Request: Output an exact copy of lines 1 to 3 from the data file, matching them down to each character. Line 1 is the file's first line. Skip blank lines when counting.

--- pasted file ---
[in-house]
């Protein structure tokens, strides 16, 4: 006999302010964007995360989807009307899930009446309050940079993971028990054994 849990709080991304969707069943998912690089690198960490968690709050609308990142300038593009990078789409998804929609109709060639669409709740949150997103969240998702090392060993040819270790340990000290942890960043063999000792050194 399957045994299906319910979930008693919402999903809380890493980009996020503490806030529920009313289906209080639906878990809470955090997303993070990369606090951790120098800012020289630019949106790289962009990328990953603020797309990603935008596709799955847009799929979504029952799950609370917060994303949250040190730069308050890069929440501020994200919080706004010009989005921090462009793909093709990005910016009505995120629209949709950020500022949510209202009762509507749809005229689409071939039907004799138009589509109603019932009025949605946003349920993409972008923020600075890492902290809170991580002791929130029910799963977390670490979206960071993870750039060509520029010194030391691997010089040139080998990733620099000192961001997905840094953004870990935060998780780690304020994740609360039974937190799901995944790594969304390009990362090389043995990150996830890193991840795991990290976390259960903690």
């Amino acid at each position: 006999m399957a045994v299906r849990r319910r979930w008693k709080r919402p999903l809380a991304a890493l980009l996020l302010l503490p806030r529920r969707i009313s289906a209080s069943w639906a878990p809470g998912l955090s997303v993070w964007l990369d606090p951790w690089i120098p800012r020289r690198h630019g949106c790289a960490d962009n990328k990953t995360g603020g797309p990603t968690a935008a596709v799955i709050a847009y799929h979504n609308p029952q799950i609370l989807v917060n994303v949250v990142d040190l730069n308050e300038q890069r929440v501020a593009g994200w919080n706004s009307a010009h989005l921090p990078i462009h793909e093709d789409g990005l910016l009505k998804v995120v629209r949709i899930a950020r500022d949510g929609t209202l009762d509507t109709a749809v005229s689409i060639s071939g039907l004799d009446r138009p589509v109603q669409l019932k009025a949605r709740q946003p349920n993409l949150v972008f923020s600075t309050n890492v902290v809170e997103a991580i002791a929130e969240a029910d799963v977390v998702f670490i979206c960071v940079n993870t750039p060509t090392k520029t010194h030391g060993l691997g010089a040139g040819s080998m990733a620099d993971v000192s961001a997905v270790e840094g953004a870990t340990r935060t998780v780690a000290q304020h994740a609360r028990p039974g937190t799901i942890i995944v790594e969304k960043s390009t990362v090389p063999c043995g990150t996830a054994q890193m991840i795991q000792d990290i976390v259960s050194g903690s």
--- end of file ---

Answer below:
[in-house]
């Protein structure tokens, strides 16, 4: 006999302010964007995360989807009307899930009446309050940079993971028990054994 849990709080991304969707069943998912690089690198960490968690709050609308990142300038593009990078789409998804929609109709060639669409709740949150997103969240998702090392060993040819270790340990000290942890960043063999000792050194 399957045994299906319910979930008693919402999903809380890493980009996020503490806030529920009313289906209080639906878990809470955090997303993070990369606090951790120098800012020289630019949106790289962009990328990953603020797309990603935008596709799955847009799929979504029952799950609370917060994303949250040190730069308050890069929440501020994200919080706004010009989005921090462009793909093709990005910016009505995120629209949709950020500022949510209202009762509507749809005229689409071939039907004799138009589509109603019932009025949605946003349920993409972008923020600075890492902290809170991580002791929130029910799963977390670490979206960071993870750039060509520029010194030391691997010089040139080998990733620099000192961001997905840094953004870990935060998780780690304020994740609360039974937190799901995944790594969304390009990362090389043995990150996830890193991840795991990290976390259960903690």
């Amino acid at each position: 006999m399957a045994v299906r849990r319910r979930w008693k709080r919402p999903l809380a991304a890493l980009l996020l302010l503490p806030r529920r969707i009313s289906a209080s069943w639906a878990p809470g998912l955090s997303v993070w964007l990369d606090p951790w690089i120098p800012r020289r690198h630019g949106c790289a960490d962009n990328k990953t995360g603020g797309p990603t968690a935008a596709v799955i709050a847009y799929h979504n609308p029952q799950i609370l989807v917060n994303v949250v990142d040190l730069n308050e300038q890069r929440v501020a593009g994200w919080n706004s009307a010009h989005l921090p990078i462009h793909e093709d789409g990005l910016l009505k998804v995120v629209r949709i899930a950020r500022d949510g929609t209202l009762d509507t109709a749809v005229s689409i060639s071939g039907l004799d009446r138009p589509v109603q669409l019932k009025a949605r709740q946003p349920n993409l949150v972008f923020s600075t309050n890492v902290v809170e997103a991580i002791a929130e969240a029910d799963v977390v998702f670490i979206c960071v940079n993870t750039p060509t090392k520029t010194h030391g060993l691997g010089a040139g040819s080998m990733a620099d993971v000192s961001a997905v270790e840094g953004a870990t340990r935060t998780v780690a000290q304020h994740a609360r028990p039974g937190t799901i942890i995944v790594e969304k960043s390009t990362v090389p063999c043995g990150t996830a054994q890193m991840i795991q000792d990290i976390v259960s050194g903690s």